- Check your monthly cell phone plan, can you drop your plan to one that costs less or could you switch to a different provider that will charge you less monthly?
- Also, check your cell phone bill to make sure that you aren’t be charged for things without your knowledge or that you aren’t being overcharged
- Cancel subscription services or boxes you absolutely do not need
It’s good to get into the habit of reviewing all of these expenses at least every 6 months to make sure you’re getting the best deal and not paying for things you no longer need.
3. Stop eating out
When I think of eating out my mind generally pictures going out for dinner, but eating out includes buying coffee, swinging by a fast-food restaurant, or getting a burrito at chipotle because you forgot to pack a lunch for work. Although those cost less than eating out for dinner they still can add up quickly.
You have food at home, and until you build up your emergency fund you shouldn’t be eating or drinking anything that you didn’t make yourself.
4. Sell stuff you don’t use or need
Another great way to bring in some extra cash to help fund your emergency account is by selling stuff from around your house that you no longer use or need. I’ll be honest with you, I use to have a big hang-up about selling my stuff online. The idea of craigslist creeped me out and I never thought the money I would get was worth the hassle. But now that Facebook has a marketplace it’s so easy to list things for sale and it doesn’t creep me out as craigslist did. (sorry if you’re a huge craigslist fan, I just have to be honest)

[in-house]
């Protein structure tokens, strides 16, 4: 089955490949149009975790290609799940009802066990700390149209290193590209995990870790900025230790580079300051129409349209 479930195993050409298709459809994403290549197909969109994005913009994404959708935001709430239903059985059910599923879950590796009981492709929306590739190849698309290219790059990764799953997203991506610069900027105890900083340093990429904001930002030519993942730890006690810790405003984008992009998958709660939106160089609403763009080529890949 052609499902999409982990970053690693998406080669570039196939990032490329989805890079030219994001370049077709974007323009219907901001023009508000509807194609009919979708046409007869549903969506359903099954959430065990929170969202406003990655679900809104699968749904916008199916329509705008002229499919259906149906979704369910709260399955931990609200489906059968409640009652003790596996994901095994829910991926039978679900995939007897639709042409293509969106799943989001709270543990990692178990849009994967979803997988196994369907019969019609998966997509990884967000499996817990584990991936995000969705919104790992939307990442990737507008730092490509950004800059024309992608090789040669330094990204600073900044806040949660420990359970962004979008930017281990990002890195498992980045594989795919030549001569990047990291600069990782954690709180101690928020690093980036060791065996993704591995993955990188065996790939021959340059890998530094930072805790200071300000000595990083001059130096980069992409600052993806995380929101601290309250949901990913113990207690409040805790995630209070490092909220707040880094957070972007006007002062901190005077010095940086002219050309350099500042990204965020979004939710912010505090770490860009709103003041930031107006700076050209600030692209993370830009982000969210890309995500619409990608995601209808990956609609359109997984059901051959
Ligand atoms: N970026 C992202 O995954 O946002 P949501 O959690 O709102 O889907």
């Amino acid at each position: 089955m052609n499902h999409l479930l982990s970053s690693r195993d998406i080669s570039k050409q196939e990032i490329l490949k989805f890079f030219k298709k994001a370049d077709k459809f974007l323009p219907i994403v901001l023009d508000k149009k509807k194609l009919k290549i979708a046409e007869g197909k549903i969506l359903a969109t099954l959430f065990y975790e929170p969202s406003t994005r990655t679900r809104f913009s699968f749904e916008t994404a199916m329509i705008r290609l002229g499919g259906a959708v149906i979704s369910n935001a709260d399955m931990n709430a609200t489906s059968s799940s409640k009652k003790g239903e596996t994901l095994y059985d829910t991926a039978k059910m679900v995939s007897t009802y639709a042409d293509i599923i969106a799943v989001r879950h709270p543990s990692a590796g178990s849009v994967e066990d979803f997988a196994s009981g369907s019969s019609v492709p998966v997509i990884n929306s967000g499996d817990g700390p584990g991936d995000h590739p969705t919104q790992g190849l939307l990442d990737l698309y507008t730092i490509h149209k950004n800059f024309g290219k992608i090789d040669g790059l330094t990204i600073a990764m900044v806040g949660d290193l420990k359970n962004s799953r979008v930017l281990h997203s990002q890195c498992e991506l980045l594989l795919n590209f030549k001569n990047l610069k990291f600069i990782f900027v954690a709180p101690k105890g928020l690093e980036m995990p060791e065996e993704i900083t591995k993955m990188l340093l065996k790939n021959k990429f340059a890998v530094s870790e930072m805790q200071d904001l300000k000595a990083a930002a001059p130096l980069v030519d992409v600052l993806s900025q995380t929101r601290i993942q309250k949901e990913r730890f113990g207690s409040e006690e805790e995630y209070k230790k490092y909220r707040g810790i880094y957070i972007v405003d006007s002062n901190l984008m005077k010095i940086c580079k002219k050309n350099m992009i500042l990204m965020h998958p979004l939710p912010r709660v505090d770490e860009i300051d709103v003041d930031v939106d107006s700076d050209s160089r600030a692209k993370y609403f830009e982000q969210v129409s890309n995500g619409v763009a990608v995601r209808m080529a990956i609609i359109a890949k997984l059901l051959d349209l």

Not only can you make some extra money by selling your old stuff but its also a great excuse to declutter your house! Go room by room and really take the time to evaluate everything. If it doesn’t fit, you don’t use it, or you don’t need it to sell it!
There’s also a HUGE market for baby stuff on Facebook marketplace so if you’re holding on to things you no longer use sell them. Since we don’t plan on having any more kids I sold everything as soon as my youngest son grew out of it and things were almost always sold within a few hours of listing it.
Even if you’re not listing your items for very much just remember that things can add up quickly. If you’re only selling items for around $10, sell 10 items at $10 and you’ve made $100! I’ve made well over $1,000 selling things we no longer use and a lot of that was from small items that added up.
5. Slash your grocery spending